Since before the 2016 elections, there had been a rise in incidences of hate throughout the country, which appear to be emboldened by the misogynistic, xenophobic and racist rhetoric of the Trump campaign. By the time the Japantown community held the first United For Compassion vigil against post-election hate two weeks after the elections on Nov. 22, 2016, the Southern Poverty Law Center had documented more than 700 incidents since the elections alone, including physical assaults and racist vandalism.
Since that time, an anti-Muslim travel ban has been upheld by the Supreme Court using the same flawed logic which legalized the incarceration of Japanese Americans in 1944. Our worst fears have also been realized with the recent Executive Order which authorized the indefinite imprisonment of migrant families in detention centers across the country.
One site being considered as a potential detention facility for unaccompanied minors is adjacent to the former Rohwer concentration camp in southeast Arkansas, where the United States government incarcerated 8,000 Japanese Americans between 1942 and 1945.
According to a CNN report, some 430 parents from separated families were likely deported without their kids. Once they are located, the logistics of coordinating reunions could take months. There are currently 711 immigrant children from separated families who remain in custody.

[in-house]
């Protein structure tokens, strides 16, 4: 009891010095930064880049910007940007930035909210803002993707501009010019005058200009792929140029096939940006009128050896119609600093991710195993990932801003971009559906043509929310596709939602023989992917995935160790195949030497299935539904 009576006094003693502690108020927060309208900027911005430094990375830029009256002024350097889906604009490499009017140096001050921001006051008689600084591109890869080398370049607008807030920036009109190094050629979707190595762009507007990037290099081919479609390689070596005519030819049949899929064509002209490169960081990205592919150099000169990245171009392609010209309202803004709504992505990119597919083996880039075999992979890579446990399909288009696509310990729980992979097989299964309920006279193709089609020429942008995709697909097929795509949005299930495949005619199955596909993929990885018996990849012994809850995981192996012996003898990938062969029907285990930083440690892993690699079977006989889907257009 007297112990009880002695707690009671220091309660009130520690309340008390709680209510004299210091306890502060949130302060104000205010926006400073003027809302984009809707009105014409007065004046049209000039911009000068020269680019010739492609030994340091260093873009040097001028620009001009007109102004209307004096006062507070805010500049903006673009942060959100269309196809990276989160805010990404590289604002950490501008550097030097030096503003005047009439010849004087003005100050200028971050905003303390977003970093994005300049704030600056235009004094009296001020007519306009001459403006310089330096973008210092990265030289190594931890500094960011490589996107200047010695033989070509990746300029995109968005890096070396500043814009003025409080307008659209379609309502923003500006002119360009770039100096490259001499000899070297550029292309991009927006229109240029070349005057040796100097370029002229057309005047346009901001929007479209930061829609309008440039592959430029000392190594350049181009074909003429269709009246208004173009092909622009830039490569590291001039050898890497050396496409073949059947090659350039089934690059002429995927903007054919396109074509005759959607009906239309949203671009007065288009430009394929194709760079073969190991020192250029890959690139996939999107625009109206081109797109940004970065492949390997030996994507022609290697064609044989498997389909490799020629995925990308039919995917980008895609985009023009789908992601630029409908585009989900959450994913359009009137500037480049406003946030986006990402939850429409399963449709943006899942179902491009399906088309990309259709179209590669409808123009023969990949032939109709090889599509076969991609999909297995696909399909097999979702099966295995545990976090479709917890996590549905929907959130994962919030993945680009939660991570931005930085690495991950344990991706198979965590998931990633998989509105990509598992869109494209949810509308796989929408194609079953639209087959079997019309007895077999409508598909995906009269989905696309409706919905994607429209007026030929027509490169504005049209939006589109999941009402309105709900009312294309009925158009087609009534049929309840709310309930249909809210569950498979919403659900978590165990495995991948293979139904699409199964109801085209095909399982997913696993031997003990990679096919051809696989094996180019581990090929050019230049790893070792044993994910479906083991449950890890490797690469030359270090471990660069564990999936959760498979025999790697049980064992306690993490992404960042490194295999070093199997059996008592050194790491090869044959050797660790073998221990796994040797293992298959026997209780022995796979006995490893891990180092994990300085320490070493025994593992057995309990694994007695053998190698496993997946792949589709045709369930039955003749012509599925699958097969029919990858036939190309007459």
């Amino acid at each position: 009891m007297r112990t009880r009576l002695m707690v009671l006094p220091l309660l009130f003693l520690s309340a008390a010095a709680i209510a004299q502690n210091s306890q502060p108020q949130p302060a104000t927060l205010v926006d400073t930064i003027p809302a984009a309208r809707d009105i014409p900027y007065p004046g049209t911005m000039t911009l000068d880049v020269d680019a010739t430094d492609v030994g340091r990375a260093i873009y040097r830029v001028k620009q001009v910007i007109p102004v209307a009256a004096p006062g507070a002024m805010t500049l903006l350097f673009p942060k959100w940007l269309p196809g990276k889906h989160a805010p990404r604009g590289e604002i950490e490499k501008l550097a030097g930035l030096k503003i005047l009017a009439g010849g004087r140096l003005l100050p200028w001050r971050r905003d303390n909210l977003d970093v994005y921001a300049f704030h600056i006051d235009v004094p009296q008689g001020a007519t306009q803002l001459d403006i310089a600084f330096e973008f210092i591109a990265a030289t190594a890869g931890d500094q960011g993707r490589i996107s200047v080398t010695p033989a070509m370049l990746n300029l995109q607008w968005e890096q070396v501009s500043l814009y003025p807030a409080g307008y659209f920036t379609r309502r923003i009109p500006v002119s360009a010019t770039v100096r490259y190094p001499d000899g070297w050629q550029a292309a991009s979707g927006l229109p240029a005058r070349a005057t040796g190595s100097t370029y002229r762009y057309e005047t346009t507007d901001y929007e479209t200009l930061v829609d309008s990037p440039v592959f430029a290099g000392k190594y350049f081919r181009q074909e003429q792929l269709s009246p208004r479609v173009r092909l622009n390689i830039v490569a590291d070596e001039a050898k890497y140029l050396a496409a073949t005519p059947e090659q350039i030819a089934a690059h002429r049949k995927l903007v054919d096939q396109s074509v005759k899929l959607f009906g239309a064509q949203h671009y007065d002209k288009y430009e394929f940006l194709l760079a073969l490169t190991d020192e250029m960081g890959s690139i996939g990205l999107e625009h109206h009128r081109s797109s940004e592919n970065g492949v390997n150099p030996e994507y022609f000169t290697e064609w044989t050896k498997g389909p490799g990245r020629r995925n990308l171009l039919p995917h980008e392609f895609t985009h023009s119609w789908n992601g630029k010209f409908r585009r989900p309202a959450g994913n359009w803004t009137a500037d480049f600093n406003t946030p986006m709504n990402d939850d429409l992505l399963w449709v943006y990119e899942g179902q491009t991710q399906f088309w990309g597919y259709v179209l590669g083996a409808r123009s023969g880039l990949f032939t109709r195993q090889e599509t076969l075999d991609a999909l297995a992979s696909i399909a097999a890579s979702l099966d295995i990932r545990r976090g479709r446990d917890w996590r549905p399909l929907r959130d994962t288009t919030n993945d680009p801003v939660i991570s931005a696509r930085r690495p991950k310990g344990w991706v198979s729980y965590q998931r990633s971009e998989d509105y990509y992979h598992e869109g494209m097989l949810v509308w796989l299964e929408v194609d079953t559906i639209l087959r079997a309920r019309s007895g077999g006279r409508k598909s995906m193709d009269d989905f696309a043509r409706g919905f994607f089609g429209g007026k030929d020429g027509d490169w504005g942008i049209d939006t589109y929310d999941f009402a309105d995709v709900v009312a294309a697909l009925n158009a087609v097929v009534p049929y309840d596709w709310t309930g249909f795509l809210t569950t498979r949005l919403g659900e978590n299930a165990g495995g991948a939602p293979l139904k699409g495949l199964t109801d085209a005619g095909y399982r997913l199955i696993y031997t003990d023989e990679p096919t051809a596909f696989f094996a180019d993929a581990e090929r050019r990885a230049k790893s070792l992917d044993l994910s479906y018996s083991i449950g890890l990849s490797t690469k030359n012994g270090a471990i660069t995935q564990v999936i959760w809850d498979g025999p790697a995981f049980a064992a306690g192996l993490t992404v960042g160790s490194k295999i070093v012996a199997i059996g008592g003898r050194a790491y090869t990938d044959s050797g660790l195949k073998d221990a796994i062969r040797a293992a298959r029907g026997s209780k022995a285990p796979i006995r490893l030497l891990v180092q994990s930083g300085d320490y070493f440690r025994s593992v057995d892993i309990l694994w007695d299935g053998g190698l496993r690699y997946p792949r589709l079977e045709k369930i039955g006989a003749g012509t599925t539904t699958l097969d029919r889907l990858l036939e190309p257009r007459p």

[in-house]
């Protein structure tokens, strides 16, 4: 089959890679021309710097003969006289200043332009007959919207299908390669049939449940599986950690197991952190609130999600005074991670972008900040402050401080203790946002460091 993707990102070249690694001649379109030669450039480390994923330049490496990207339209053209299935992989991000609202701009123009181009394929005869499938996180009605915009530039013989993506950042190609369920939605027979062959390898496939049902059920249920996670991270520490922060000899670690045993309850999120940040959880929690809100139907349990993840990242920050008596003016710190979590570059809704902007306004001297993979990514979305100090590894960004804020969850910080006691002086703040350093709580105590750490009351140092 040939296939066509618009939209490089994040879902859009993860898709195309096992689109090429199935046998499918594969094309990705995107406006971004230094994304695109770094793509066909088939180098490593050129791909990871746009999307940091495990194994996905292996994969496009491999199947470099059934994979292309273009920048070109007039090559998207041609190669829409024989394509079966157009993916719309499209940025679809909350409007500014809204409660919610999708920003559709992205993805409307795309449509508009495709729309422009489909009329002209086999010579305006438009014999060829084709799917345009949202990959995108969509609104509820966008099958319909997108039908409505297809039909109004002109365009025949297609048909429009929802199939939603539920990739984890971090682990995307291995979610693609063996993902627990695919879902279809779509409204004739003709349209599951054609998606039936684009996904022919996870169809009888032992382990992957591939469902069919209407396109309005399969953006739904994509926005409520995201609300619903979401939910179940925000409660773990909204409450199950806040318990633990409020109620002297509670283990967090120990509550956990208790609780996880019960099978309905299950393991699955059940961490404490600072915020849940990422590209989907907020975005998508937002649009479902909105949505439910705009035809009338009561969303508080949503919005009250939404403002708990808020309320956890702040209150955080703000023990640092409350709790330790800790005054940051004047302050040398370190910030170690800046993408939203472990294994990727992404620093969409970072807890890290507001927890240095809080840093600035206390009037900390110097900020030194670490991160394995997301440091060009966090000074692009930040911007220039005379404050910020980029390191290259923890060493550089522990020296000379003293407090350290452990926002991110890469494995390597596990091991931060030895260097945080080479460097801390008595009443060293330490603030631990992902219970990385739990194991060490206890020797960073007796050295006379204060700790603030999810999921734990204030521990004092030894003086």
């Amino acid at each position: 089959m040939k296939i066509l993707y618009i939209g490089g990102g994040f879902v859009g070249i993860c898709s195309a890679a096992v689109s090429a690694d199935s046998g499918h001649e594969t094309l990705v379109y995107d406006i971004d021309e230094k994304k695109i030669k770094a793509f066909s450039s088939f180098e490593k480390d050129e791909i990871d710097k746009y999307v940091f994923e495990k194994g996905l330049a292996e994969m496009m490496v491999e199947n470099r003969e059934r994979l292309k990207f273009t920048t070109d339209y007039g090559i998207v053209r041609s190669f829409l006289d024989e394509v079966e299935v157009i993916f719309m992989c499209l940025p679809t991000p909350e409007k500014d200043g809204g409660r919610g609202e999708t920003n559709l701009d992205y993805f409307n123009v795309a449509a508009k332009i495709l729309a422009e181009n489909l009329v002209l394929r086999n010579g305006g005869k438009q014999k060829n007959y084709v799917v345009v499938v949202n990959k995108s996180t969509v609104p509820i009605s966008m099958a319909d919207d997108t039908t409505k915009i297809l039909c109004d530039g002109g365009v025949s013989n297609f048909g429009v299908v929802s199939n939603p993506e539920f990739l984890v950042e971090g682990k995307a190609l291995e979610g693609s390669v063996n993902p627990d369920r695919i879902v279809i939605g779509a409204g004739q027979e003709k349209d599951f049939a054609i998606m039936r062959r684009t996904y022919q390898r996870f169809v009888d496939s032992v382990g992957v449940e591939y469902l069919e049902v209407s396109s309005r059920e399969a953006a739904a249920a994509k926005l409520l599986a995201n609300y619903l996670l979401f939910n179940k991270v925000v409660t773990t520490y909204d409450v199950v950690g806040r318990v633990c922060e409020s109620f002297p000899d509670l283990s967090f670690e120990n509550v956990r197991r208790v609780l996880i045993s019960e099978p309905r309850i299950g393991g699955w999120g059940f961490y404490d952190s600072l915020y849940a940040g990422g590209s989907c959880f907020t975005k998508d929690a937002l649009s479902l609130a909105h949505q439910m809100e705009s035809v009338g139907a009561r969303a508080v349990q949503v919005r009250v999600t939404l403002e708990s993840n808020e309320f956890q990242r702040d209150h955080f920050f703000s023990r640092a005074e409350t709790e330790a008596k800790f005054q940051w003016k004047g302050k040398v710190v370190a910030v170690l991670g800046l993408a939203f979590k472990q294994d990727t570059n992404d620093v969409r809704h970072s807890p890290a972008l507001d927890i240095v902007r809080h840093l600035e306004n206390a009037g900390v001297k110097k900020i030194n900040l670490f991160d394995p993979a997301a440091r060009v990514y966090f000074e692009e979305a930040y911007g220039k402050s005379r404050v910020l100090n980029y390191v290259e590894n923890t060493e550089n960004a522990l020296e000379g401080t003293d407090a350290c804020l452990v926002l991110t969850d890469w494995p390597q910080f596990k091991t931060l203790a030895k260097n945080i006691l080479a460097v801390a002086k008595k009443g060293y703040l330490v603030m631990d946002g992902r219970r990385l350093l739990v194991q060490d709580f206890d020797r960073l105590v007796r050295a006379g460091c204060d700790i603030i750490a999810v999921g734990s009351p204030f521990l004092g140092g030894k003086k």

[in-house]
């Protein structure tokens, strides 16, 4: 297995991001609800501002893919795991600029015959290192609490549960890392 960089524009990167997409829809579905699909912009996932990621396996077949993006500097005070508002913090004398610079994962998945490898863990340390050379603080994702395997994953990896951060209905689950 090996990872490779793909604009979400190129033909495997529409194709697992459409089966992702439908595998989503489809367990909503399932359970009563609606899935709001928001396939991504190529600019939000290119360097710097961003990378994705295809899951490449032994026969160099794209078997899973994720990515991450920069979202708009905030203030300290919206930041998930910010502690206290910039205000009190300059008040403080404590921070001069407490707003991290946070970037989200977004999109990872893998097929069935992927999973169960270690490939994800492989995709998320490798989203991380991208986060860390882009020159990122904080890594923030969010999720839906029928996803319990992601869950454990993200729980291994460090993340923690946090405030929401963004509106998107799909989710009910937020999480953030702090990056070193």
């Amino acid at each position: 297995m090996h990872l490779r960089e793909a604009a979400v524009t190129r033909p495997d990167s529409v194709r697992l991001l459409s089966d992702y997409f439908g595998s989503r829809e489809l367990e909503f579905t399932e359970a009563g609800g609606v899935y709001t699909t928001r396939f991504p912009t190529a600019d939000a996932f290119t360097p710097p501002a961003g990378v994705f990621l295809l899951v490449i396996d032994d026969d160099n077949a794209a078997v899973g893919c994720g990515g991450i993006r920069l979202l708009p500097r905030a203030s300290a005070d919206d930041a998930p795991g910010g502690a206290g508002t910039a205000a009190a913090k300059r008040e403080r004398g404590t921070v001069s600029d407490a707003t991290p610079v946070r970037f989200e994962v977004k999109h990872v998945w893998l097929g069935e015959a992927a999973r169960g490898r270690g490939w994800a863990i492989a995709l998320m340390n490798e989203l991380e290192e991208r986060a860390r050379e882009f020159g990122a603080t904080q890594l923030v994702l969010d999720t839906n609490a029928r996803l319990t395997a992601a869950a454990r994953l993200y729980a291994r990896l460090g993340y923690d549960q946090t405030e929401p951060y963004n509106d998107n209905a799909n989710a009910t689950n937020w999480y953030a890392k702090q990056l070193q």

As a community that knows all too well the effects of wartime hysteria, racial prejudice and the failure of political leadership, the Japanese American community responds, using our own experience as a stark reminder of the effects of the deprivation of civil liberties.
Seventy-seven years ago the FBI began arresting our Buddhist priests, Japanese Language School teachers and community leaders. Within two months the U.S. government began the mass incarceration of all Japanese Americans from the West Coast. This human tragedy and violation of constitutional rights is not what a Trump advisor stated as a “precedent” for a present-day “Muslim registry.” It was a grave injustice and grave mistake, for which the nation apologized.
As a community, Japanese Americans cannot be silent while groups are targeted and demonized in the same way that we once were. Now more than ever, our community must speak out for targeted communities.
In a show of unity, the Japanese American and Japantown community is taking a clear and unequivocal stand against hate, while addressing the fear that has shrouded our communities. We stand in solidarity for equality, equity, and freedom. We stand for the human spirit. We stand here United for Compassion.